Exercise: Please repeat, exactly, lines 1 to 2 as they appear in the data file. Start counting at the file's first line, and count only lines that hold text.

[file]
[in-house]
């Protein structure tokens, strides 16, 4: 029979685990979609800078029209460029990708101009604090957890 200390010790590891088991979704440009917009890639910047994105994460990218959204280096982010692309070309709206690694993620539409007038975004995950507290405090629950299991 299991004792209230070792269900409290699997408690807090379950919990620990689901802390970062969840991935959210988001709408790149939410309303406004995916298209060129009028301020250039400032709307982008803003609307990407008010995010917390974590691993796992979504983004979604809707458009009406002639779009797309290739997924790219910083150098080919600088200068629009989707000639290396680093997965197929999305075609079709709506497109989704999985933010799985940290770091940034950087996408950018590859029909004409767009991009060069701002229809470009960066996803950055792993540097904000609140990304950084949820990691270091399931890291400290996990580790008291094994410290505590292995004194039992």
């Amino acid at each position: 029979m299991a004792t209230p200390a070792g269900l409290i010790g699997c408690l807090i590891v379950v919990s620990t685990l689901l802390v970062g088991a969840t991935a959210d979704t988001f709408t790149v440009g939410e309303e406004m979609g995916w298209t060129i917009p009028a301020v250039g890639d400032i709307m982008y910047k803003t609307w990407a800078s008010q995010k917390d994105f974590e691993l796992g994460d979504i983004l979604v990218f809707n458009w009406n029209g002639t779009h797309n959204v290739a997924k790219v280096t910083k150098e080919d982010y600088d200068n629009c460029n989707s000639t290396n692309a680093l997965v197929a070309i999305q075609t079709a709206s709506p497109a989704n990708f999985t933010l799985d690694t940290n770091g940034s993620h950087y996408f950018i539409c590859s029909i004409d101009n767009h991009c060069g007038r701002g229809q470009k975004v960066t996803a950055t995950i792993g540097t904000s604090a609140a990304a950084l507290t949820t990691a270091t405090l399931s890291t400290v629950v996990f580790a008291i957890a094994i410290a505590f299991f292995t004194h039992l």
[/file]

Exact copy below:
[in-house]
């Protein structure tokens, strides 16, 4: 029979685990979609800078029209460029990708101009604090957890 200390010790590891088991979704440009917009890639910047994105994460990218959204280096982010692309070309709206690694993620539409007038975004995950507290405090629950299991 299991004792209230070792269900409290699997408690807090379950919990620990689901802390970062969840991935959210988001709408790149939410309303406004995916298209060129009028301020250039400032709307982008803003609307990407008010995010917390974590691993796992979504983004979604809707458009009406002639779009797309290739997924790219910083150098080919600088200068629009989707000639290396680093997965197929999305075609079709709506497109989704999985933010799985940290770091940034950087996408950018590859029909004409767009991009060069701002229809470009960066996803950055792993540097904000609140990304950084949820990691270091399931890291400290996990580790008291094994410290505590292995004194039992």